In 2016, NASA drove advances in technology, science, aeronautics and space exploration that enhanced the world’s knowledge, innovation, and stewardship of Earth.“This past year marked record-breaking progress in our exploration objectives,” said NASA Administrator Charles Bolden. “We advanced the capabilities we’ll need to travel farther into the solar system while increasing observations of our home and the universe, learning more about how to continuously live and work in space, and, of course, inspiring the next generation of leaders to take up our Journey to Mars and make their own discoveries.
”Solar System and Beyond
This illustration depicts NASA’s Juno spacecraft at Jupiter, with its solar arrays and main antenna pointed toward the distant sun and Earth.
After an almost five-year journey to the solar system’s largest planet, NASA’s Juno spacecraft successfully entered Jupiter’s orbit July 4. Juno will probe beneath the obscuring cloud cover of Jupiter and study its auroras to learn more about the planet’s origins, structure, atmosphere and magnetosphere. Returning data and images to Earth gathered by NASA’s Space Network will keep scientists busy for years to come.
The Sept. 8 launch of NASA’s first asteroid sampling mission began a journey that could revolutionize our understanding of the early solar system. Called the Origins, Spectral Interpretation, Resource Identification, Security-Regolith Explorer (OSIRIS-REx), the spacecraft is designed to rendezvous with and study the asteroid Bennu, and then return a sample of it to Earth in 2023.
NASA Administrator Bolden with agency scientists and engineers discussed the next steps for NASA’s next great observatory, the James Webb Space Telescope, while also providing a rare glimpse of the telescope’s mirrors following completion of the final primary mirror segment in February. The biggest and most powerful space telescope ever designed now is being prepared for transport to NASA’s Johnson Space Center in 2017 for testing prior to final assembly and launch in 2018.
After years of preparatory studies, NASA in 2016 formally started an astrophysics mission designed to help unlock the secrets of the universe. Called the Wide Field Infrared Survey Telescope (WFIRST), it will aid researchers in their efforts to unravel the secrets of dark energy and dark matter, and explore the evolution of the cosmos. It also will discover new worlds outside our solar system — known as exoplanets — and advance the search for worlds that could be suitable for life.This artist’s concept depicts select planetary discoveries made to date by NASA’s Kepler space telescope.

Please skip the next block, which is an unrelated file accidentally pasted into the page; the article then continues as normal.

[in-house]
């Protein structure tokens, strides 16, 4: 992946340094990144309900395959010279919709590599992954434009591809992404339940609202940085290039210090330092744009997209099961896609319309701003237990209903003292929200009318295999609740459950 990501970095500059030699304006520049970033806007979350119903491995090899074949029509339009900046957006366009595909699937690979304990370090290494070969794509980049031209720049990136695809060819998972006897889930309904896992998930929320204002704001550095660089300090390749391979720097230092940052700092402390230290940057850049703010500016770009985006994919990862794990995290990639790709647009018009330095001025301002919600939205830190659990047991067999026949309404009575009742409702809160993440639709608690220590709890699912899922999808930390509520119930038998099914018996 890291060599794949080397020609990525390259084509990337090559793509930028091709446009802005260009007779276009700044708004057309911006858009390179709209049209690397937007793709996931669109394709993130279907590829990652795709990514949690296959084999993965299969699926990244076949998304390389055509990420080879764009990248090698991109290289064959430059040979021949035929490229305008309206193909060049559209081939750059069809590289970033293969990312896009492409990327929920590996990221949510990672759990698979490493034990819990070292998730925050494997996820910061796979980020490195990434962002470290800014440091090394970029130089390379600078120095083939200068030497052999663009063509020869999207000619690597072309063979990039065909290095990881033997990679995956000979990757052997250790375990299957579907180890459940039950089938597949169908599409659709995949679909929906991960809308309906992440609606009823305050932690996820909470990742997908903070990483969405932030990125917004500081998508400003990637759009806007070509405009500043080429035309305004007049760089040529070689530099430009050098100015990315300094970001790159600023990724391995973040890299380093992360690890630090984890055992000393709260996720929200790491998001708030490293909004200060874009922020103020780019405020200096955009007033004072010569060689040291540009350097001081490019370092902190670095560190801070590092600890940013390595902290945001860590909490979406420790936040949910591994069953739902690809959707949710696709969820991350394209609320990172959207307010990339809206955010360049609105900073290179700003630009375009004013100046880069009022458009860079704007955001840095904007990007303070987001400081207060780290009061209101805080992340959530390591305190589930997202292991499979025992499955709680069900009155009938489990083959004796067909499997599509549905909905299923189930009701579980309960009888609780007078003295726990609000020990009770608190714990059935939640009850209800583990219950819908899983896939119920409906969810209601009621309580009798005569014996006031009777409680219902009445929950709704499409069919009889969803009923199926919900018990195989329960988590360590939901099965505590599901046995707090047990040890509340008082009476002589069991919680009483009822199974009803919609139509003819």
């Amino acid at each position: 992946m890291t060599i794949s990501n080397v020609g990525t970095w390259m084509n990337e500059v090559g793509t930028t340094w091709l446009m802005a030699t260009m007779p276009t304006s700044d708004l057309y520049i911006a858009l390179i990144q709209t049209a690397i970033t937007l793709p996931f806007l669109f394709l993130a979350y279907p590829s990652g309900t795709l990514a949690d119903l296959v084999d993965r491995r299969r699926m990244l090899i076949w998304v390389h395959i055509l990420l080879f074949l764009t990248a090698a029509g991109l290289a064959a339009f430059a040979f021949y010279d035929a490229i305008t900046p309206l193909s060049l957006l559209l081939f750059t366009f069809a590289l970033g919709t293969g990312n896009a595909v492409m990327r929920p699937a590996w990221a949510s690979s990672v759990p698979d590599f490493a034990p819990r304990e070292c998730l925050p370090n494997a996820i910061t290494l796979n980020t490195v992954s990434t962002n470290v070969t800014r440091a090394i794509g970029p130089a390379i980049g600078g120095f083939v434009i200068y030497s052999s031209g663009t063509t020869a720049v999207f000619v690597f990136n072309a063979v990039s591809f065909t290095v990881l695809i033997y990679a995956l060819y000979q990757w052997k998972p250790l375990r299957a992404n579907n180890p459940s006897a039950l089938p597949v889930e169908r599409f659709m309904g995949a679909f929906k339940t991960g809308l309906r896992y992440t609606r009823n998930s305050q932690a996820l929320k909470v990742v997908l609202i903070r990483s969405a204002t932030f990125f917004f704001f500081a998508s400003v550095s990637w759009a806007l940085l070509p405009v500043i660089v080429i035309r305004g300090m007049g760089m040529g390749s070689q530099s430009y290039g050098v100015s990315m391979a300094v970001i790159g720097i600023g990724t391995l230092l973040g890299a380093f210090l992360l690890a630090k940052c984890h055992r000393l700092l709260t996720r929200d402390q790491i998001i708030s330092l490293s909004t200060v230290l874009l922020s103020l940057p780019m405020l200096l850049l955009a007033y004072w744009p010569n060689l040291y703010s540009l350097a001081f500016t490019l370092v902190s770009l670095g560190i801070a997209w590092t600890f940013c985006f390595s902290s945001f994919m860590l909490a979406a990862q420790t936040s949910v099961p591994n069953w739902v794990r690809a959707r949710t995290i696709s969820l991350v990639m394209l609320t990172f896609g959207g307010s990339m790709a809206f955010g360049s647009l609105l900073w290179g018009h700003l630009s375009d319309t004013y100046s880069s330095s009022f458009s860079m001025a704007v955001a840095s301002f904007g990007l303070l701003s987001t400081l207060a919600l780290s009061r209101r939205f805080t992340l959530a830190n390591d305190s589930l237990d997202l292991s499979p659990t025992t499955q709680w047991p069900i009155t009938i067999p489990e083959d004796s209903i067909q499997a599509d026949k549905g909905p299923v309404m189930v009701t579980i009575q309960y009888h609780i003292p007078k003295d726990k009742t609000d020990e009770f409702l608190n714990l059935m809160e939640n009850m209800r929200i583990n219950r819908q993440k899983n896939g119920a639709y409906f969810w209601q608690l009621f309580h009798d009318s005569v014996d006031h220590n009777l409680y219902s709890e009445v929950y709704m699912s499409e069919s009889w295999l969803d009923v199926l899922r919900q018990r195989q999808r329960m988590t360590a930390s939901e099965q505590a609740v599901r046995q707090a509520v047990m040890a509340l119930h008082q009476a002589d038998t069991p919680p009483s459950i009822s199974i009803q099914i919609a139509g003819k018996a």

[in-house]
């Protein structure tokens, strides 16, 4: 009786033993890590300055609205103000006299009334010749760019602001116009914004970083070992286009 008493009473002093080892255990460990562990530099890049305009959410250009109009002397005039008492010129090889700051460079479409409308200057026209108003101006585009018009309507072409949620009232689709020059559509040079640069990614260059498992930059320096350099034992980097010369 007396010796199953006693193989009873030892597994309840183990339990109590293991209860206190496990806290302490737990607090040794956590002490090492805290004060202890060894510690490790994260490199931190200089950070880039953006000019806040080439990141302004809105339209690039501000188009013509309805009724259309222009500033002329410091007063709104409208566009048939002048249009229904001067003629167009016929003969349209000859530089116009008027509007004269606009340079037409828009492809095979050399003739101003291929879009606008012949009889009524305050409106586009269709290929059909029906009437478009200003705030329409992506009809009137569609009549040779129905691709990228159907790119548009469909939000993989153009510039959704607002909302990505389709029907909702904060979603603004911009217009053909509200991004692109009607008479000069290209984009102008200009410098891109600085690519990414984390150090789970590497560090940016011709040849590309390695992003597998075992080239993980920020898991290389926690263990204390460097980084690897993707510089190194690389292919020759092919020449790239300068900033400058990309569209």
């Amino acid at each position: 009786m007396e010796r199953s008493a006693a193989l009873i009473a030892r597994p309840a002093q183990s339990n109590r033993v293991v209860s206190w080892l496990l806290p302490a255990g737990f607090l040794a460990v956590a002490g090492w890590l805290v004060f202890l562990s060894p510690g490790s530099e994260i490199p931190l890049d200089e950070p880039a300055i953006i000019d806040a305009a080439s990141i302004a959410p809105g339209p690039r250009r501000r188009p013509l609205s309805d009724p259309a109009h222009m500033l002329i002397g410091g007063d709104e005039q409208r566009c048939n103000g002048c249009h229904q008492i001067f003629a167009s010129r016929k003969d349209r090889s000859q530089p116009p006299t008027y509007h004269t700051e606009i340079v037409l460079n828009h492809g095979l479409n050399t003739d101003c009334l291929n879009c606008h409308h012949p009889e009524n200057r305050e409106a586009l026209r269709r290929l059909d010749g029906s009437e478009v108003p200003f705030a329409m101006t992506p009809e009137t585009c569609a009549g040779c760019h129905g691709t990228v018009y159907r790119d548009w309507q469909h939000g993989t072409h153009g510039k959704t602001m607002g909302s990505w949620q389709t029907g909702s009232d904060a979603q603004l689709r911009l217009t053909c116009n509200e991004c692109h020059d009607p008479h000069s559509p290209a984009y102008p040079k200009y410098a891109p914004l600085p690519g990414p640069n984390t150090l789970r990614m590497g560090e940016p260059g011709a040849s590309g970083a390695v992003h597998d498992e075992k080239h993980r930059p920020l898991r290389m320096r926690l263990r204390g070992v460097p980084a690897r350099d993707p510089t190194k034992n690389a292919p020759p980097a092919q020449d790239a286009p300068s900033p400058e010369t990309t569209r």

Credits: NASA/W. Stenzel
NASA’s Kepler mission in May verified 1,284 new planets – the single largest finding of exoplanets to date — more than doubling the number of confirmed planets from Kepler. This gave scientists hope that somewhere out there, around a star much like ours, we can eventually discover another Earth. Analysis was performed on the Kepler space telescope’s July planet candidate catalog, which identified 4,302 potential planets.
Astronomers using NASA’s Hubble Space Telescope imaged what may be water vapor plumes erupting off the surface of Jupiter’s moon Europa. Europa has a huge global ocean containing twice as much water as Earth’s oceans, and the moon is considered to be one of the most promising places that could potentially harbor life in the solar system.New research in May indicated solar explosions may have been the key to seeding life on Earth as we know it some 4 billion years ago.
Like sending sensors up into a hurricane, NASA announced in May it had successfully flown for the first time the four Magnetospheric Multiscale, or MMS, spacecraft through an invisible maelstrom in space, called magnetic reconnection. MMS now also holds the Guinness World Record for highest altitude fix of a GPS signal at 43,500 miles above the surface.
NASA’s Cassini spacecraft now is entering the final year of its epic voyage. While this historic science odyssey will conclude in September 2017, the spacecraft will first complete a daring two-part endgame. On Nov. 30, Cassini began a series of 20 weekly F-ring orbits, just past the outer edge of the main rings. Cassini’s final phase — called the grand finale — begins in April 2017.NASA’s New Horizons mission reached a major milestone in October when the last bits of science data from the Pluto flyby – stored on the spacecraft’s digital recorders since July 2015 – arrived safely on Earth.In June, the mission received the green light to fly onward to a 2019 rendezvous with an object deeper in the Kuiper Belt, known as 2014 MU69. In January, NASA announced it was formalizing its ongoing program for detecting and tracking near-Earth objects (NEOs) as the Planetary Defense Coordination Office (PDCO). The office supervises all NASA-funded projects to find and characterize asteroids and comets that pass near Earth’s orbit. It also takes a leadi